Dr Duncan Tyler
Head of the Division of Urban Environment and Leisure Studies
Telephone:020 7815 8162
School/Division:Law and Social Sciences / Urban, Environment and Leisure Studies
Duncan joined LSBU as the first Tourism specialist at the University having previously worked as an environmental and tourism consultant on a wide range of projects. These range from national nature conservation policy development to concept and business planning for new resorts such as Skibo Castle in Scotland and Ape's Hill Resort in Barbados, as well as undertaking many smaller feasibility and planning projects for marinas, golf resorts, restaurants, hotels and attractions.
His main areas of teaching are: city marketing, destination management, business planning, policy making and issue analysis. He also supervises PhD Students.
He leads on Research and Enterprise for the Division including the development and implementation of the research strategy and PhD programme. He is also the lead coordinator for external collaborations, franchises and progression agreements for the tourism and hospitality subject area.
Duncan takes an active role in promoting tourism education. He is the Vice Chair and Treasurer of the Association for Tourism in Higher Education, on the Academic Council of the Confederation for Tourism and Hospitality and an adviser to The Organisation for Tourism and Hospitality Management. He has been adviser to the Local Government Association and other public sector agencies.
His research interests and publications are in policy making, political lobbying, destination management, and city marketing.
Dr Duncan Tyler teaches a range of modules from the second year undergraduates through to Masters level, which are informed by both his professional and research background. He teaches Business Enterprise Management in which students develop a business plan for one of four case studies that are covered in class. This is a major skill in an industry dominated by over 250,000 small and medium sized enterprises and in which many LSBU students start their own businesses.
Duncan teaches Destination Management - the tools for ensuring a good visitor experience and the on-going sustainability of destinations. It is rarely tourism per se that causes negative environmental, social or economic impacts, it is the bad management of tourism outside of and within destinations.
He also teaches Current Issues in Tourism to final year students. This is a module that explores contemporary policy issues such as airport capacity in the south east of England, tourism taxes, professionalisation within the industry, drinking and gambling laws. Here he takes a multi-stakeholder view in trying to understand who tries to influence policy, who wins, who loses and why.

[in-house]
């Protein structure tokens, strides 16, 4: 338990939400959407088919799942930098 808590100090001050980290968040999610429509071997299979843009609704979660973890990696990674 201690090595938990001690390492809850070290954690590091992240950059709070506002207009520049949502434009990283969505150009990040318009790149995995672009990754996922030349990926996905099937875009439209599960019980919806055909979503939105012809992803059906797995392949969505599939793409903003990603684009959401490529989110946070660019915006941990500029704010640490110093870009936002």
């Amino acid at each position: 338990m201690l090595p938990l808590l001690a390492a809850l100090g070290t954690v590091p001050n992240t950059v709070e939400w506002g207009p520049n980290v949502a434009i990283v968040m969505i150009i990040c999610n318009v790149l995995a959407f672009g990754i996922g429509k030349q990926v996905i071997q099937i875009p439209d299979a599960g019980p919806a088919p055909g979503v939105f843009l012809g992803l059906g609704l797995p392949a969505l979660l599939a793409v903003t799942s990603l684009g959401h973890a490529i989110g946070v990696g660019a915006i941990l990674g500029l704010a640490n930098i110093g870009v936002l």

Finally, Duncan teaches Urban Tourism and City Marketing. The former is a final year undergraduate module, that explores and analyses how tourism affects and is affected by different urban situations. For example, issues of seaside resort decline and rejuvenation, over-crowding in heritage cities, the role of tourism and culture in post-industrial cities and the way in which all these are managed. City Marketing takes this further at the Masters level with the exploration of how post-industrial cities transform themselves into modern vibrant cities and then brand and sell themselves into the world tourism and inward investment markets. For this module, Prof. Tyler takes his students on a field trip to Belfast to study first-hand how these processes are managed.
Duncan's PhD was concerned with political lobbying in the field of English tourism policy. It considered the role and tactics of the 140 trade and interest groups that seek to influence, in some way, tourism and hospitality policy. It developed a framework to understand the alliances, tactics and strategies adopted in this extremely contested field and sought to explain government stances towards these groups and their wishes, and to explain the final policy outcomes.
His other main research interest is in urban tourism, looking at the processes by which tourism shapes the form and function of cities, towns and seaside resorts and the responses of the tourism industry and local governments in the form of policy, governance arrangements and city marketing strategies.
He has also recently become interested in how the tourism industry can become more professional, increase its standards of management, reduce its staff turnover levels, generate clear career progression paths and hence be taken more seriously as a career option by young people.
His role within the Division is to develop the research culture, starting with writing and then implementing both a research strategy and a PhD programme.
Fellow of the Organisation for Tourism and Hospitality
Fellow of Confederation for Tourism and Hospitality
Member of The Tourism Society
Member of The Chartered Institute of Marketing
- Vice Chairman and Treasurer of Association for Tourism in Higher Education (2010 - present)
- Member of Academic Council for Confederation for Tourism and Hospitality (2011 - present)
- Member People 1st 20/20 Training and Education Committee (2011 - 2012)
- Higher Education Adviser on Curriculum Development Panel of 14-19 Diploma (2007 - 2010)
- Member of Royal Geographical Society / Institute of British Geographers Working Party on Tourism (Tourism Planning and Policy sub-group) 1998 - 2002
- Advisor to the Local Government Association on Tourism and Regeneration, 2000
- Working Party on the Assessment of Good Practice in Writing Tourism Strategies for the Association of District Councils (1997)
- Academic Adviser to the Cross River Partnership, Central London (1996-8)